Schools on front lines with COVID, finances
SILVER CREEK — Surrounded by plastic dividers in a conference room while being 6 feet apart and wearing a facial covering, Superintendent Todd Crandall spoke with pride in the work done by his staff as students were entering the high school building on Monday. Coming through the front door in single file — keeping a distance — and having their temperature checked is part of the daily drill nowadays for all students who are being educated in buildings throughout the region.
“We need children in the building,” Crandall said. “They can’t learn as well from home.”
Crandall and Chuck Leichner, Cassadaga Valley Central Schools superintendent who also was in attendance this day, have witnessed the ups and downs that have come during the COVID-19 pandemic. Both their districts have been touched by the virus since reopening in September, especially Cassadaga Valley in recent days, but everyone involved is making the best of a stressful situation.
Students, staff and teachers also are following safety guidelines, understanding what is at stake.
Coming to class in masks while spatial distancing remains a much better and more personal option than going remote through Google classroom or whatever platform districts are using.
One year ago today, no one could have forecast such a restrictive environment. But all things considered, schools are one of the safer places to be — even if recent positive cases continue throughout the county–as educational leaders are demanding and enforcing a controlled environment.
Schools also are one of the most accountable. New York state, since the fall began, has kept parents and residents informed through the COVID School Report Card. Though a headache for administrators, it is one of the most important tools when dealing with our children and allowing for decisions from home.
But that has not been the case for all districts.
In two of the largest north county schools, a return to classrooms has begun to happen — albeit at a very slow pace. This week, Dunkirk middle and high schoolers who chose to do so, came back to the facilities for the first time since March. Fredonia secondary students are supposed to come back later this month. It is a decision that has not sat well with many parents who were expecting classroom-learning to be happening in September.
Recent school board meetings there have been filled with complaints and criticisms regarding the delays. It is hard to dispute what is being said by those speaking up and in attendance at the meetings. Fredonia appears to have fallen behind when compared to other districts in the region.
All this being said, health and safety is the most important issue at this time. But another problem is right around the corner: how will districts be able to navigate through the full year if a 20% cut in aid does come from the state?
Both Crandall and Leichner, members of the Far West Council of School Superintendents, are already seeing the impending storm clouds. While both are confident about handling the financial shortfall in their districts this year, it is the next three to four years that is a true worry for all educational institutions.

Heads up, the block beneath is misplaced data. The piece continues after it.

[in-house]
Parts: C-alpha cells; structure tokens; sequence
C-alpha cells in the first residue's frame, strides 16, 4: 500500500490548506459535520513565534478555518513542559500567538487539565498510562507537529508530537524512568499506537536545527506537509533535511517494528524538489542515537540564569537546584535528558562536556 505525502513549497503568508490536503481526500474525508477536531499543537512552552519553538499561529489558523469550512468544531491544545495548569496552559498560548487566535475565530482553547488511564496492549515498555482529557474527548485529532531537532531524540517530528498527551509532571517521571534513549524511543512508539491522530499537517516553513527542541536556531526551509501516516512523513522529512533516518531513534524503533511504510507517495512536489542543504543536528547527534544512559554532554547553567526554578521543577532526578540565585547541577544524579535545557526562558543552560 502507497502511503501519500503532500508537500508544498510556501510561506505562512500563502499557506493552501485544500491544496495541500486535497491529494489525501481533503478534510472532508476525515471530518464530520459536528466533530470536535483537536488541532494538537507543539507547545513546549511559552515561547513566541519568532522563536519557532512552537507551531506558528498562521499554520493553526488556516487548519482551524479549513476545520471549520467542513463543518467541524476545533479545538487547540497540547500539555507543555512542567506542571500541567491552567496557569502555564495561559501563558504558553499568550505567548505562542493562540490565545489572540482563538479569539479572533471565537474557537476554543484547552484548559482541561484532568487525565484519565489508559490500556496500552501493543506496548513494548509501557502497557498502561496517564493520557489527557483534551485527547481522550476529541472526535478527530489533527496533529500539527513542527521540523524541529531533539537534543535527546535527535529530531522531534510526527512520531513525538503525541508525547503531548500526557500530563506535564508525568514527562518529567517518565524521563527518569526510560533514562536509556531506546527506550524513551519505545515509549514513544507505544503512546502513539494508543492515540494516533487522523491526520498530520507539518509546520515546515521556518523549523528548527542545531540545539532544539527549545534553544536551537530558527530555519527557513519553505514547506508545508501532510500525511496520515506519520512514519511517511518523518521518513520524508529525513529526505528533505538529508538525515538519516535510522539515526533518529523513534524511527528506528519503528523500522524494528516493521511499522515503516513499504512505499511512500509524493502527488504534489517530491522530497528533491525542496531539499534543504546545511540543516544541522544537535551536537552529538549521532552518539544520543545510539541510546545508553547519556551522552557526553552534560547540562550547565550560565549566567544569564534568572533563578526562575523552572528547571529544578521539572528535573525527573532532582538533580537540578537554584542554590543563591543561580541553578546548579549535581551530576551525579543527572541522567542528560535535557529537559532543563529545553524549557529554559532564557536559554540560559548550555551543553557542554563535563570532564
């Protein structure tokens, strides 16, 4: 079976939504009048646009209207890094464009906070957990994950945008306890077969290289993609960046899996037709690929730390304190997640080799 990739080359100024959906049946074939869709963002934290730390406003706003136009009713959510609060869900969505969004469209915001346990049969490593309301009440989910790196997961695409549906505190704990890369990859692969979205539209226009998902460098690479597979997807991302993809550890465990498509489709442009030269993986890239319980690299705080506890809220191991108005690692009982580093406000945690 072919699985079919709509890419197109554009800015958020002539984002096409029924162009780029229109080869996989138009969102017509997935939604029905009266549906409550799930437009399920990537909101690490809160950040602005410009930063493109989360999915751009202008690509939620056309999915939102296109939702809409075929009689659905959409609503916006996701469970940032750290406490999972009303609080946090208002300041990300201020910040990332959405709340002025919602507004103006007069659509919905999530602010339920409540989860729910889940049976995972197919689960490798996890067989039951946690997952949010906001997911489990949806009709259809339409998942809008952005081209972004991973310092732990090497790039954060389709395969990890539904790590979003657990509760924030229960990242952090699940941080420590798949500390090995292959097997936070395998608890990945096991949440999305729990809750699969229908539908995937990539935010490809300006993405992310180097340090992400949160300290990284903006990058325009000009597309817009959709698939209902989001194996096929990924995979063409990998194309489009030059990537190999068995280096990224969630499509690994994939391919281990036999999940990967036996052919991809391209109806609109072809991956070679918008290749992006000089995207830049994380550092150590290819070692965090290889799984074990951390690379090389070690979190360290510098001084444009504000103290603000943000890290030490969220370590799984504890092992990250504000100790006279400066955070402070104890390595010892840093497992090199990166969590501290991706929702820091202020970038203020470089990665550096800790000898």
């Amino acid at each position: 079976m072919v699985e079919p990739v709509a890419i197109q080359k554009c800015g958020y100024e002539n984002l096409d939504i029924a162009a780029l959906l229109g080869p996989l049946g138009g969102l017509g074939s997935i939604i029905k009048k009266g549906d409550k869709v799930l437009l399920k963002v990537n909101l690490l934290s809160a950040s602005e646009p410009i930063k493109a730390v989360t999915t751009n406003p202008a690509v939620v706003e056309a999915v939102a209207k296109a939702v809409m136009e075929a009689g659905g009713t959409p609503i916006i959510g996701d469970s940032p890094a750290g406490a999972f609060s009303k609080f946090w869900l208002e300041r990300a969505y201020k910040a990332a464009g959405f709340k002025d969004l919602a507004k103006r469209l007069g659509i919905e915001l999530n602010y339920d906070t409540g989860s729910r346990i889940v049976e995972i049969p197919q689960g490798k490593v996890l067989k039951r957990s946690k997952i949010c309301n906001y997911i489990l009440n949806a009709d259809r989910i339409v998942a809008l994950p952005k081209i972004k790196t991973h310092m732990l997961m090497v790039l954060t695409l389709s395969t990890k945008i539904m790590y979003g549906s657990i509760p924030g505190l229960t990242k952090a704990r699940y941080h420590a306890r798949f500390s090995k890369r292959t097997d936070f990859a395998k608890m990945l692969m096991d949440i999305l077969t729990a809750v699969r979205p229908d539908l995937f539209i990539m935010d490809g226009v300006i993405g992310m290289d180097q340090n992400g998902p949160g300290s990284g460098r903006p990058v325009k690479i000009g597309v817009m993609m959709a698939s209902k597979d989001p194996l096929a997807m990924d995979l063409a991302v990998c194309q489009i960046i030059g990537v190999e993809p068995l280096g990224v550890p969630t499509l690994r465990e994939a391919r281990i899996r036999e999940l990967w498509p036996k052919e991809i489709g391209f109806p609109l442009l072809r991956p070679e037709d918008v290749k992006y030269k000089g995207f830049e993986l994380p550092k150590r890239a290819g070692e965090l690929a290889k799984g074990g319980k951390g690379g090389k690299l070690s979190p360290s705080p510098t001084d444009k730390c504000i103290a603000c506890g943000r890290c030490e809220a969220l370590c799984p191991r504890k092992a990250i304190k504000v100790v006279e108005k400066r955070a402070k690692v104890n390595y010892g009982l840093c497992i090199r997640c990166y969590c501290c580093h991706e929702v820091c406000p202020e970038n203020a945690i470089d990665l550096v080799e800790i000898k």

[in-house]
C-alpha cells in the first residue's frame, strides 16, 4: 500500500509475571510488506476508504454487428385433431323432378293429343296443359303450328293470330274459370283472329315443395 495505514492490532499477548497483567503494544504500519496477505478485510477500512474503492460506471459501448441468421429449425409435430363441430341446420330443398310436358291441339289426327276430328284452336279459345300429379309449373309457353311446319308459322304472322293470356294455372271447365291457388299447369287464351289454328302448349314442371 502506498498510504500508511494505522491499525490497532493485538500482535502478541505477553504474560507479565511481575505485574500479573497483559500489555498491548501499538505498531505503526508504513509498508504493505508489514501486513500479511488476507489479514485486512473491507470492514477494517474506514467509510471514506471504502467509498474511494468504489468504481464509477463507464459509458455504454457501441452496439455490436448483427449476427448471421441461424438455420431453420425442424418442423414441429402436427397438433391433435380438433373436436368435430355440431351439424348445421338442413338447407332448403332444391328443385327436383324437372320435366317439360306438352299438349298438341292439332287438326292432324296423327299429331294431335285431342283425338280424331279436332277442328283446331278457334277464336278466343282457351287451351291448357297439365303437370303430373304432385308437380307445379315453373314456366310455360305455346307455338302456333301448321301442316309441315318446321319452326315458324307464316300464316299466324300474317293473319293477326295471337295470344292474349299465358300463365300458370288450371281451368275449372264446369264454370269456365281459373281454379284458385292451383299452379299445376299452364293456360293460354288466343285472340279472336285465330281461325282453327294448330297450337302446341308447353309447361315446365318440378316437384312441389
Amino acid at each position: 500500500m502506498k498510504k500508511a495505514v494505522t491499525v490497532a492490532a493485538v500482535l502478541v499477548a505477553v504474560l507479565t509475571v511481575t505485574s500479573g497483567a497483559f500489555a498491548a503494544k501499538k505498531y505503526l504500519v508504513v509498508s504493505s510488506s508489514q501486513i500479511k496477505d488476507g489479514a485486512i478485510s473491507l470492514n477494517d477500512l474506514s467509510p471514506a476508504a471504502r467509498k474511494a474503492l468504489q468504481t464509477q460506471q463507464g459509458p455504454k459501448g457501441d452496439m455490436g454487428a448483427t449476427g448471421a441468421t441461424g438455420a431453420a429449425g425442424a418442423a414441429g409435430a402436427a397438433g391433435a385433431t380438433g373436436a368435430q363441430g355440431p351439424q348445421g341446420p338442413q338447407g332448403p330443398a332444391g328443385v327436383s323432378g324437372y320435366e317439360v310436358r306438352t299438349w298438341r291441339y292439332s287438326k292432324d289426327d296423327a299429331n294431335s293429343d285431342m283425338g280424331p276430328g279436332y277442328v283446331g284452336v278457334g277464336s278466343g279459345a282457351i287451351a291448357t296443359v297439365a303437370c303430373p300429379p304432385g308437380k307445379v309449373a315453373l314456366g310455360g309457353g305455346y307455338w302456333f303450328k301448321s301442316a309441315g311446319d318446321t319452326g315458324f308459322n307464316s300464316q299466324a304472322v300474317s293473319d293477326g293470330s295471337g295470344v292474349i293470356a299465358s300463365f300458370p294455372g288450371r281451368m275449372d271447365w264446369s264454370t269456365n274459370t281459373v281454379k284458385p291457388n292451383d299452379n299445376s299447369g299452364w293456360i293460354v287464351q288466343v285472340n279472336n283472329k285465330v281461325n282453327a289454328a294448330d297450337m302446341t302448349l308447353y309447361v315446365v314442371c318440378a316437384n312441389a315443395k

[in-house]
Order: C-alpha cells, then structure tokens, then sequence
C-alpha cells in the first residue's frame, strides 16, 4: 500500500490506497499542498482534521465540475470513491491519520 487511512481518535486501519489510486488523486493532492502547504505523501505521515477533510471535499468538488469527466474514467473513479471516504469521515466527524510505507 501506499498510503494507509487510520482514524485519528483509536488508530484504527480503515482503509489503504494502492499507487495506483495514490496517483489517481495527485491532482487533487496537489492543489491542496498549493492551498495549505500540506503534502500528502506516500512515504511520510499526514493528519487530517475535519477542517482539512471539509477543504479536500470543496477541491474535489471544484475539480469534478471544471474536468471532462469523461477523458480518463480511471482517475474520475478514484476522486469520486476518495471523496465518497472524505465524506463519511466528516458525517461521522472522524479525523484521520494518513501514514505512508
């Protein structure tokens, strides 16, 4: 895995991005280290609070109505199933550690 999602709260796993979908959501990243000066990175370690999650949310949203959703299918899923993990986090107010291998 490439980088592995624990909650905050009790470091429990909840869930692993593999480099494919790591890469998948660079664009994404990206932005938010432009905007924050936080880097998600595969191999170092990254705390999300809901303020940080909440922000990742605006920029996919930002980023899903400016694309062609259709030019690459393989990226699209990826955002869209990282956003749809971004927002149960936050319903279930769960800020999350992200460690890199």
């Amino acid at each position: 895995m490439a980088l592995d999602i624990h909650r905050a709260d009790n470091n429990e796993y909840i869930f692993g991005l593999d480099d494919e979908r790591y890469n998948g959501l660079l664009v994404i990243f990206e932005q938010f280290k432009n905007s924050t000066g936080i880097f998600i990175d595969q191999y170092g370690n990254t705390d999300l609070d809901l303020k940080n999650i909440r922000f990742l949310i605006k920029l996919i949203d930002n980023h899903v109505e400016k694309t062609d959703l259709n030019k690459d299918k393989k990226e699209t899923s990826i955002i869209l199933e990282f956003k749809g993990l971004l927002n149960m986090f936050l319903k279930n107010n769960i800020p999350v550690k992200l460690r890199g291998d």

As an example, Crandall said a 20% cut from Albany equates to about $3.2 million in funding for his Silver Creek district. Leichner said Cassadaga Valley’s pain would be about the same around $3.4 million. Both districts, it must be noted, presented budget plans last spring that included staff reductions while also using some cash in reserve funds to bridge the gap.
Jamestown, the county’s largest district, could face a $14 million loss under these circumstances. Smaller districts, many of which receive about 70% of their revenue from the state, decided against slashing spending during a global pandemic. That could lead to serious financial implications sometime after January.
“(Some) are considering … they may have to borrow money because there will be a cash flow shortage,” Crandall said.
Education aid from Albany is a tremendous economic engine for this county. According to the final numbers, schools were forecast to receive $277 million for operations — that is $15 million more than Chautauqua County’s 2021 budget. A 20% reduction in that figure alone is about $55 million.
That is a real, significant amount of money that will be missing from all of our communities. Both Crandall and Leichner are hopeful residents do reach out to local representatives to make the case for equitable reductions.
“When a school district relies on over 50% of state aid to operate, a 20% reduction is far more impactful than on a district who only relies on 3% of state aid to operate,” Crandall, president of the superintendents’ council, said earlier this week. “The program reductions to poorer schools will be devastating and further the gap of inequities in programming.”
Chautauqua County, according to recent estimates, has one of the highest poverty rates at 18.3% in the state. This is apparent in the largest in our of communities as Jamestown’s rate is 31.4%, Dunkirk is 22.7% and Fredonia is at 24.1%.
Those numbers are alarming, but for school districts across the county — almost all of which offer free lunches to all their students –this has been a reality for far too long. “The state must take care of all its students,” Crandall said, “not just the ones living in wealthier districts.”
John D’Agostino is regional editor of the OBSERVER, The Post-Journal and Times Observer in Warren, Pa. Send comments to email@example.com or call 366-3000, ext. 253.